Alert: Spoilers ahead!
As a suspense-thriller, Andha Naal is pretty ordinary. Before watching this movie, I knew that Rajan plays a traitor and that Usha kills him. Even with this viewing disadvantage, one can still conclude that the movie wasn’t smart enough in using its red herrings. The suspense is lost after the first half hour when the order starts revealing itself. This, in a movie where CID Sivanandham – the one who finds the story for the viewer, looks down upon imposing order – “ஒழுங்கு மனசுல இருக்கு”. But to hold these two disadvantages against the movie is a disservice to it.
On the suspense disadvantage – While this may have been intended as a suspense movie, it kept my interest throughout even without the suspense by using quirky characters as part of a narrative in the first half and through the context of patriotism and betrayal in the second.
On the order disadvantage – The structure in the first half is not a gimmick. It serves an important purpose which Sivanandham makes clear near the end of the first half. The story of the six blind men feeling the same elephant partially and judging without doubt what they felt. This is precisely what all these quirky characters have been doing – building upto this fable. All of them are so sure about who killed Rajan. Being arrogantly certain and not allowing for a faulty perception are indeed, really common human faults. One is reminded of the Rashomon effect except this is subjective extrapolation instead of recollection and the execution is simplistic compared to Rashomon.
For me, the movie worked wonderfully as an Indian version of film noir (the first?) with the spectre of the Japanese bombings hanging over and connected to the tale at hand. The noir visuals themselves find use only when Rajan, the morally challenged monster is around and as such play in synchrony with Rajan’s sinister actions. Some of these are extraordinary visuals and remain unique even today in Tamil cinema. (which is sad) There are other morally ambiguous characters in the movie but they are just reflections of the imperfections that we are and the state of the society. On the other hand, Rajan is opportunism, depravity and betrayal, themselves and must be destroyed. This is a character that says, “கேவலம், பொய், பித்தலாட்டம் இவை தான் வாழ்க்கையில் முன்னேற ஊன்றுகோல்கள். வாழ்க்கையில் வெறுக்க வேண்டிய ஒரே விஷயம், தோல்வி”. In the traditional grammar of Indian cinema, such personified evil doesn’t deserve to exist. (Elsewhere, an Anton Chigurh can escape with just a chance encounter with Nature, while a Daya has to be destroyed)
The second half plays out as a battle between patriotism and betrayal enmeshed with the dark personal story. The college scene to decide whether students should strike when the nation’s leaders were arrested, was well written and convincing. The movie also throws in some connections to Silapadhigaram and Tamil culture. Its common in morality tales of that era to suggest these connections and there’s nothing much to write about this except the obvious.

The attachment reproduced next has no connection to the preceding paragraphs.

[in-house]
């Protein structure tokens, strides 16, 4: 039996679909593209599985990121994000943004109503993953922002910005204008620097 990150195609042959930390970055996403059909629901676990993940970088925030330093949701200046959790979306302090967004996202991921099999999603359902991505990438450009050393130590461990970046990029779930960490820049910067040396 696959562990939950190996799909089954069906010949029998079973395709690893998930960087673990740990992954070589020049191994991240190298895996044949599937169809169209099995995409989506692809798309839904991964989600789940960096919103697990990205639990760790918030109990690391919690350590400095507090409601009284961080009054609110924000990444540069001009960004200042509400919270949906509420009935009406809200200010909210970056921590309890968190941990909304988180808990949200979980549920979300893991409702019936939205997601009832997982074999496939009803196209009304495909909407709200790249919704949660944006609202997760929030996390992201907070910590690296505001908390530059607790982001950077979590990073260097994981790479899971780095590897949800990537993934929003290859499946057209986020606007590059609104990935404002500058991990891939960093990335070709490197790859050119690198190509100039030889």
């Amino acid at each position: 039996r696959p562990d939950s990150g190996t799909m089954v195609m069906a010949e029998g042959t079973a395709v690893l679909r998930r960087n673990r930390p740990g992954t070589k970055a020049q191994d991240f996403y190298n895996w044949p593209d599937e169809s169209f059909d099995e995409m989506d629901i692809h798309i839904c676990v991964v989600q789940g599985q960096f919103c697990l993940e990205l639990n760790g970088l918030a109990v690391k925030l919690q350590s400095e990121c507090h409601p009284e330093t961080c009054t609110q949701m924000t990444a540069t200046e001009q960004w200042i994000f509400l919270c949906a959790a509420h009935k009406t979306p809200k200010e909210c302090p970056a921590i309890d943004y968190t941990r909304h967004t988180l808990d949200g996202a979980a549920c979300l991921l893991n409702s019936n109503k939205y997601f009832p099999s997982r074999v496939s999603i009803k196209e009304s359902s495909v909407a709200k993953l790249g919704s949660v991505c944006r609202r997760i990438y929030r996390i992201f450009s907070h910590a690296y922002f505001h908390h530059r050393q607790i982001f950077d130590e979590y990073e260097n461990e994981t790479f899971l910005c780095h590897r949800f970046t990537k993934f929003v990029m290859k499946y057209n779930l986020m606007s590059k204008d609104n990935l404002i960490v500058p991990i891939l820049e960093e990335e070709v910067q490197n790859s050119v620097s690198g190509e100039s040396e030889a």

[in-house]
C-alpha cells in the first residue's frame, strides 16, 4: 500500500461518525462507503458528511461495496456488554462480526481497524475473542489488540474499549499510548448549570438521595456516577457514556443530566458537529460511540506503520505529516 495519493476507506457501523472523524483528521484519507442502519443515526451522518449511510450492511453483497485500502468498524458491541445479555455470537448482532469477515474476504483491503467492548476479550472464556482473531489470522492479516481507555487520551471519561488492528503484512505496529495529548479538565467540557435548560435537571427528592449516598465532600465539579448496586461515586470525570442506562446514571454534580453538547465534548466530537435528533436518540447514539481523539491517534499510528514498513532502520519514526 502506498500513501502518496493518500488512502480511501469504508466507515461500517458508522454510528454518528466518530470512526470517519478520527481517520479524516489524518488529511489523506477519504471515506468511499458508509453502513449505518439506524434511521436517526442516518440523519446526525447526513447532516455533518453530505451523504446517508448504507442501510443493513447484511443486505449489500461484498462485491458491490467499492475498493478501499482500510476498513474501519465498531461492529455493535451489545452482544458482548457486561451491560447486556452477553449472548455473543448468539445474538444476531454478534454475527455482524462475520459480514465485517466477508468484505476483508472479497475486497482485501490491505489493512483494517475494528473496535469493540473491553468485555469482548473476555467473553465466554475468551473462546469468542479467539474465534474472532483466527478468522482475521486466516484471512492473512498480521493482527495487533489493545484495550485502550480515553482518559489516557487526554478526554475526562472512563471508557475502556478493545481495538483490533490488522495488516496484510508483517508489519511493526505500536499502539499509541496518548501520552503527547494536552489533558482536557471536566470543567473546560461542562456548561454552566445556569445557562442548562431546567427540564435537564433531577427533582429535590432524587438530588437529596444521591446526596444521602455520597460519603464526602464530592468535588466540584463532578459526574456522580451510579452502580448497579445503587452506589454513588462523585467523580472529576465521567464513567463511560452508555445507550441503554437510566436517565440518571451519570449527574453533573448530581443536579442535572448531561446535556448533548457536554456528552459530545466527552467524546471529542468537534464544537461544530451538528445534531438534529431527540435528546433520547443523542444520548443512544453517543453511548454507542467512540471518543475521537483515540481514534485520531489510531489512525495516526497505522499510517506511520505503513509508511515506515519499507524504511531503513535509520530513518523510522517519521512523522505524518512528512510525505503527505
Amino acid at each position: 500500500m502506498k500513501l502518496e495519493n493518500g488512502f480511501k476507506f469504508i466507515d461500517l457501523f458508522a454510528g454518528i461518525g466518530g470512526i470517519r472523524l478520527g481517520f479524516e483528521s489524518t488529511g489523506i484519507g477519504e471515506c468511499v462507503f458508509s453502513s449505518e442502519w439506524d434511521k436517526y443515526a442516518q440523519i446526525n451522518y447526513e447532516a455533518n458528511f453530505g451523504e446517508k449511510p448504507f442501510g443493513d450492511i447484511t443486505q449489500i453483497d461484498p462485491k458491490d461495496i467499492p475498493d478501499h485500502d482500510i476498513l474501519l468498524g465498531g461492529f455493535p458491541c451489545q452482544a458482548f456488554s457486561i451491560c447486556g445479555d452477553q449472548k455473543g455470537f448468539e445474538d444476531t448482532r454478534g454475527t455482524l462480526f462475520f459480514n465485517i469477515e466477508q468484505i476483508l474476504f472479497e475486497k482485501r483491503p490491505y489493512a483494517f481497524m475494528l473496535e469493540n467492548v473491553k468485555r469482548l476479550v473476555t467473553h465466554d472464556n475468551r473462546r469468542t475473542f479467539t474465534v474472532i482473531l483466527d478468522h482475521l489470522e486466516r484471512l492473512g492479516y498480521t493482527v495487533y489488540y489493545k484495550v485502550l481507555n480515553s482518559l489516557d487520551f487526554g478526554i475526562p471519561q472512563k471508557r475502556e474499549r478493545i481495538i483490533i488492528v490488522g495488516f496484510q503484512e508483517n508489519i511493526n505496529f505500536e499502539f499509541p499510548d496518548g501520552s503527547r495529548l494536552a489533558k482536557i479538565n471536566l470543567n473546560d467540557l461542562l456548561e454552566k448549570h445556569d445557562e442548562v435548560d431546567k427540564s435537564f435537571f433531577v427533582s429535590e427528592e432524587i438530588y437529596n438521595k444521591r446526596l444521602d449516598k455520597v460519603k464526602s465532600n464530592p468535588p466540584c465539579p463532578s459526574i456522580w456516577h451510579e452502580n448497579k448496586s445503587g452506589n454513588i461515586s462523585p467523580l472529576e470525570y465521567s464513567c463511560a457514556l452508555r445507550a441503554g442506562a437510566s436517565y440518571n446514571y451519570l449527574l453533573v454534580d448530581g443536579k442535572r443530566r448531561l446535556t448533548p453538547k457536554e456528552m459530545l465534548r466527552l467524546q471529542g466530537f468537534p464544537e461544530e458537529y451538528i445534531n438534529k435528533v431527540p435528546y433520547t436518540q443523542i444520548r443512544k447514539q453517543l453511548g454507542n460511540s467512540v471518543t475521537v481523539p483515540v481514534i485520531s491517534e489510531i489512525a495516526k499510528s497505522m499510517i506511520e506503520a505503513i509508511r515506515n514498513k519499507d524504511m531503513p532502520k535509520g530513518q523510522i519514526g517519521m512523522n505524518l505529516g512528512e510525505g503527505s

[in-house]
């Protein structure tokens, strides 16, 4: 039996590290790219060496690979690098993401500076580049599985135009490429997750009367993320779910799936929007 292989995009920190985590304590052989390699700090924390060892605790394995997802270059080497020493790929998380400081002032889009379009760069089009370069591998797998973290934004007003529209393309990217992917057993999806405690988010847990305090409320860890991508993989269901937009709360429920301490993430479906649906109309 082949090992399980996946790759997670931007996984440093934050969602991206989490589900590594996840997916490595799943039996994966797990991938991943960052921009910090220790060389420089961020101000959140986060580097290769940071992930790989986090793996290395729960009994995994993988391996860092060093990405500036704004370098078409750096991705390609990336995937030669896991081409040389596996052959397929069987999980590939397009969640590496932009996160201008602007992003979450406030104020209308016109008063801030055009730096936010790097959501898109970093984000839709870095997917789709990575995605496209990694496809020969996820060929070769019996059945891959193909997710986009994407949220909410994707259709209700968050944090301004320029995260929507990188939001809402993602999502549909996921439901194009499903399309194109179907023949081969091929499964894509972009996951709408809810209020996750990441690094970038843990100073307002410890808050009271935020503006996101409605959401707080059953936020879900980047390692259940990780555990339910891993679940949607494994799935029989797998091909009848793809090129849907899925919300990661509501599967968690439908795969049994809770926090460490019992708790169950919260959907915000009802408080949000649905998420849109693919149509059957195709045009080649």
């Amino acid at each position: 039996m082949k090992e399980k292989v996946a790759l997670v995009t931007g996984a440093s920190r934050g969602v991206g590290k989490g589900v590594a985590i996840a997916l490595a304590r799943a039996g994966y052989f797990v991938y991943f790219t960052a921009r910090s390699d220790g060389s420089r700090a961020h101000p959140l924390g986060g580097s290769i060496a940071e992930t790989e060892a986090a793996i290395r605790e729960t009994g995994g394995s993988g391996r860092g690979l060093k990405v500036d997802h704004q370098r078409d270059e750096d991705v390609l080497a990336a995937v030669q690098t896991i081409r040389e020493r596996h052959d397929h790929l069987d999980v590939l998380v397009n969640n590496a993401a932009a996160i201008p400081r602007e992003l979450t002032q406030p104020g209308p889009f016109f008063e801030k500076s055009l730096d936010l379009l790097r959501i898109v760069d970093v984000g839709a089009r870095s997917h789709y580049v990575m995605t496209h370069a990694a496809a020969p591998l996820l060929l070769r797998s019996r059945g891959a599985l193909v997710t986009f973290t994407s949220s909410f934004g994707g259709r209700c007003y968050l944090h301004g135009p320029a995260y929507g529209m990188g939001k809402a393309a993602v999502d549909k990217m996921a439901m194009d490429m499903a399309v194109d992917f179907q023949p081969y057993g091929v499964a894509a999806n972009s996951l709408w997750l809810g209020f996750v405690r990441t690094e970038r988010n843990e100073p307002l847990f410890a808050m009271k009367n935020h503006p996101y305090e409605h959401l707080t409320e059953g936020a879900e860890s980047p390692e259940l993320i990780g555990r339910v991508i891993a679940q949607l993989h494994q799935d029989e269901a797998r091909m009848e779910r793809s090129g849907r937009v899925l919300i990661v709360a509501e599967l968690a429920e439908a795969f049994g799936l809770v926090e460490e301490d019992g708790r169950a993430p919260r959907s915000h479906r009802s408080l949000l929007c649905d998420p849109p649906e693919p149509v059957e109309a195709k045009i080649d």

Sivaji is his usual pioneering self in some of the scenes. A scene in the park when Ambujam breaks the news of her pregnancy – Sivaji complements the stylishly shot scene with his own style of the sinister man lighting a cigarette. There’s another scene in a park where Sivaji eyes his catch, Ambujam’s sunglasses, and alternates his leery look at the objective observer, at the catch and the victim. This same leering look, I have seen Rajini use in 16 Vayathinile or some such villainous role. Just awesome! If there are some overacting sequences, they fit this manic role he’s playing.
Sivanandham provides a lighter view of things and with that, helps establish some perspective. A clear, rotund, radiating face to fit this role. Pandari Bai as Usha doesn’t get much screen space in the first half but when she does in the second half, she brings a sincerity to the patriotic role that she plays. Usha wins against Rajan three times over – first, in the college scene cutting through his distortion, then winning an argument over the nature of freedom & self-reliance defending Indian philosophy when she gets to know of his betrayal to the Japanese, and finally daring to kill Rajan when it gets too much to bear. Here, Rajan’s character gets to its opportunistic and cynical zenith when he talks her out of shooting him and doesn’t believe her when she says she will give the revolver back, effectively triggering the shot to his death. Thus, the movie lets Rajan voice a justification for his actions, but doesn’t accept the justifications. We also get to know twice about the couple’s dead child. Is this just a coinicidence? Is this because of a wish to have no more Rajans? Note that Rajan’s creative child, his radio also gets destroyed. Usha describes it as a ராட்சஸ radio and Rajan describes himself as எமன். Usha responds saying she is எமனுக்கு எமன். And so, it happened.
In all, a convincing tale of the victory of patriotism over betrayal, Kannagi over injustice with the noir visuals and the narrative style fitting the movie’s content. An update of this as a period neo-noir is in order. 🙂